Of the quartet of bets, half came off, yielding a modest overall profit. As an aside, if I’d whittled them down to two it’s likely I would’ve abandoned the more profitable one and kept the less profitable one, so the overall result wouldn’t’ve been hugely different.
Off the line, Bottas started poorly, Hamilton and Vettel very well. Hamilton went right, Vettel left. But the German locked a brake and slipped back, behind both Mercedes and the opportunistic Verstappen. Hamilton did not make a mistake and claimed a lead he would never relinquish.
Further down the order, Raikkonen relived his rallying days with a gravelly excursion and Norris forgot that corners entail turning the steering wheel, though he was able to return to the track some way down the order. Otherwise it was broadly formation flying.
The gaps started to stretch between the top four, with Vettel unhappy with his flat spotted tyres and unhappy with Leclerc being so close. After much prevarication, the Ferrari pit wall ordered him to let Leclerc through. Shortly thereafter, after much nagging, Vettel was pitted for medium tyres (like almost everyone else, he had started on the softs). Verstappen also pitted, but for the soft tyre, guaranteeing the necessity of a second stop.
The Mercedes were brought in for medium tyres, and Leclerc was the odd one out, staying out a bit longer and switching onto the hard compound. Might he go for a single stop whilst those around him had to stop twice?
Vettel, unsurprisingly, cruised up behind his team mate. Cue yet more Ferrari indecision, although less than last time. Eventually they took the obvious step (given the contra-strategies) and had Leclerc let him through. Vettel, and his car, seemed altogether happier on the medium tyres, which made the Leclerc/hard decision somewhat perplexing.
Gasly was in a lonely No Man’s Land, unable to challenge the Ferraris and under no pressure from the Haas cars, which (perhaps because the hardest compounds had been brought to Spain) weren’t chewing up their tyres for once. Both they and the Toro Rossos were having a lovely day.
Further back, the McLarens, Alfo Romeos, and Renaults weren’t far off but also weren’t making a huge amount of progress, with Sainz keeping Ricciardo behind him for most of the afternoon, losing the position, then regaining it near the end.
Meanwhile, Hamilton’s rear right tyre was crumbling like a shield made of cheese. Vettel and Verstappen had second stops, and Mercedes brought in Bottas. They were preparing to bring in Hamilton when Norris made an uncharacteristic error and collided with Stroll, taking out the pair of them, flinging gravel across the track, and bringing out the safety car.
Hamilton pitted, retaining the lead. Others pitted too, including Leclerc (for medium tyres) and the Toro Rossos, who ended up slipping down the order.
Upon the restart, it was very close. Gasly had a good crack at Leclerc but was unable to make it stick and himself came under pressure from the Haas (of Grosjean, I believe). However, the Frenchman then began a series of unfortunate events which entailed taking an escape road at least thrice, losing places to his team mate, then Sainz, then Kvyat, and finally, just about managing to hold off Albon.
At the sharp end, nothing changed. The top 6 retained the order of Hamilton, Bottas, and Verstappen for the podium, with Vettel, Leclerc, and Gasly following.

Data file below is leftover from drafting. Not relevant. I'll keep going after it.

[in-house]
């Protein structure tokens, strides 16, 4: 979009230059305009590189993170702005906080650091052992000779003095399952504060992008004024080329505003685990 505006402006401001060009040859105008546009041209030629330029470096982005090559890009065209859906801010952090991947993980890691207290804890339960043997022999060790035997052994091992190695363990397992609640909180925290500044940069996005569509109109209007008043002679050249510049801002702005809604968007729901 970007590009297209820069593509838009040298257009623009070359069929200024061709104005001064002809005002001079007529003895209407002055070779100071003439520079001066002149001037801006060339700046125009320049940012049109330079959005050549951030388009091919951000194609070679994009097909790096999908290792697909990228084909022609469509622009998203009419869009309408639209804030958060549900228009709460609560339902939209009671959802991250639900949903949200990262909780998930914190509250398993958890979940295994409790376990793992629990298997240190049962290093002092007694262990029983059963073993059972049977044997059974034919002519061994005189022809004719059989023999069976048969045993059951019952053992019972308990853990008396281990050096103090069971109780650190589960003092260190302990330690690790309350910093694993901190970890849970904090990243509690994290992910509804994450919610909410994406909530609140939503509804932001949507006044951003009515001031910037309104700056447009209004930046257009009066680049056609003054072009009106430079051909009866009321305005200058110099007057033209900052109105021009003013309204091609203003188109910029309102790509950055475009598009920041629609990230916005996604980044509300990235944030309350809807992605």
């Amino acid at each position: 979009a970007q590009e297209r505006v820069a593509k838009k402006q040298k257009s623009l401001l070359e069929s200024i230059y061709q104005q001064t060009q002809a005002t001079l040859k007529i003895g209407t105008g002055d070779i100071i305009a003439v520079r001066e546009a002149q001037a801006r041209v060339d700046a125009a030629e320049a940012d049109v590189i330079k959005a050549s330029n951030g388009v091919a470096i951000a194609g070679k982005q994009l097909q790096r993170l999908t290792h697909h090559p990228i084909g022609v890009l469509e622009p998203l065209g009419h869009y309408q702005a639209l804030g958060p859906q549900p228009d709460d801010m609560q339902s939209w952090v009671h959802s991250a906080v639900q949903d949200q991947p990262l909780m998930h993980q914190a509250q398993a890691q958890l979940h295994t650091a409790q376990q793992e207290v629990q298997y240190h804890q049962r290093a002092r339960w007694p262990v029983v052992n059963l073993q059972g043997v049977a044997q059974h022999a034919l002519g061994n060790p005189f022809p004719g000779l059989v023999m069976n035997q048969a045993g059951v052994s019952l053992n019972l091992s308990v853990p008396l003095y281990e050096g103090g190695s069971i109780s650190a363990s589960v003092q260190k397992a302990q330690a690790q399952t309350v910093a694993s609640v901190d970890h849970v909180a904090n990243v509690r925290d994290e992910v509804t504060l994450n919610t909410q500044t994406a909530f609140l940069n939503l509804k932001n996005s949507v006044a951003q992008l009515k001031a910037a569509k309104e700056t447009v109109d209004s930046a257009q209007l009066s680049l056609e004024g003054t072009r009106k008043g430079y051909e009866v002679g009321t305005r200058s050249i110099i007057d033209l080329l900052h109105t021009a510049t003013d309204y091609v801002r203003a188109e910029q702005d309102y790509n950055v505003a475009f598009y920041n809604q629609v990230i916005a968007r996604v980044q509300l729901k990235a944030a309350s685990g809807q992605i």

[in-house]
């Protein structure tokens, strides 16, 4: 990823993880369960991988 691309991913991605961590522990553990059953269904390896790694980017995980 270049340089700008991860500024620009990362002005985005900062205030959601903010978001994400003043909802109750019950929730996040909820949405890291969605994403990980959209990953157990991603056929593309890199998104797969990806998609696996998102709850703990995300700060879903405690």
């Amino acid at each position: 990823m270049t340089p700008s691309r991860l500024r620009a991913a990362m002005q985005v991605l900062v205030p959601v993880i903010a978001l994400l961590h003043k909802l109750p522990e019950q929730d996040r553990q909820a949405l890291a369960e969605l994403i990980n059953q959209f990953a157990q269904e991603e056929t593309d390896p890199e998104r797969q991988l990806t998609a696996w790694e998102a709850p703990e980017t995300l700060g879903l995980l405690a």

Albon ultimately failed to score a point, which is a shame, but he has had a good start to the year. Both Renaults were pointless, as were both Alfa Romeos, and the Williams. Perez also failed to trouble the scorers.
Hamilto also snagged the fastest lap point. It’s the first race this year that saw no points for Raikkonen. Every podium to date has been led by the Mercedes chaps.
From a betting perspective, the first lap decided most of them. Hamilton leapt to the lead and Verstappen passed Vettel, both of which were helpful. Norris and Raikkonen both cocking up was not, and nor was Norris later staging a dramatic re-enactment of Pastor Maldonado’s works. Overall, I finished modestly ahead, which is nice.
It’s a two horse race, and neither of them are prancing. Verstappen’s driving very well indeed, and given Red Bull’s generally strong development cycle I think he has a decent shot at finishing third overall. The major question is whether Bottas can maintain his impressive start to the season, or if he’ll wither away.
Red Bull 87
Racing Point 17
Alfa Romeo 13
Toro Rosso 6
Very tight in the midfield. Renault’s got two great drivers and a lot of resources, but you wouldn’t guess that from their standing. McLaren’s above them, which isn’t a great look. The reliability in Barcelona was fine, but the Renault car itself was simply not fast enough. Whether Haas have mended their rubber-chewing tendency of whether they were helped out by the harder compounds in Spain remains to be seen. Norris did cock up at the race today, but generally McLaren seem better set up than in previous seasons. The midfield order will continue to be shuffled as circuits vary and cars develop, but I expect it to remain tight all season.
Heard some bad news, though I’m not sure how accurate it is. Suggestion is that this year’s Brazilian Grand Prix will be the last to be held at the fantastic Interlagos circuit, with the race from 2020 onwards moving to Rio de Janeiro. Something to keep an eye on.
There’s also a suggestion we’ll lose Spain/Germany and go to the Netherlands/Vietnam next year.
The next race is processional congestion in Monaco, in a fortnight.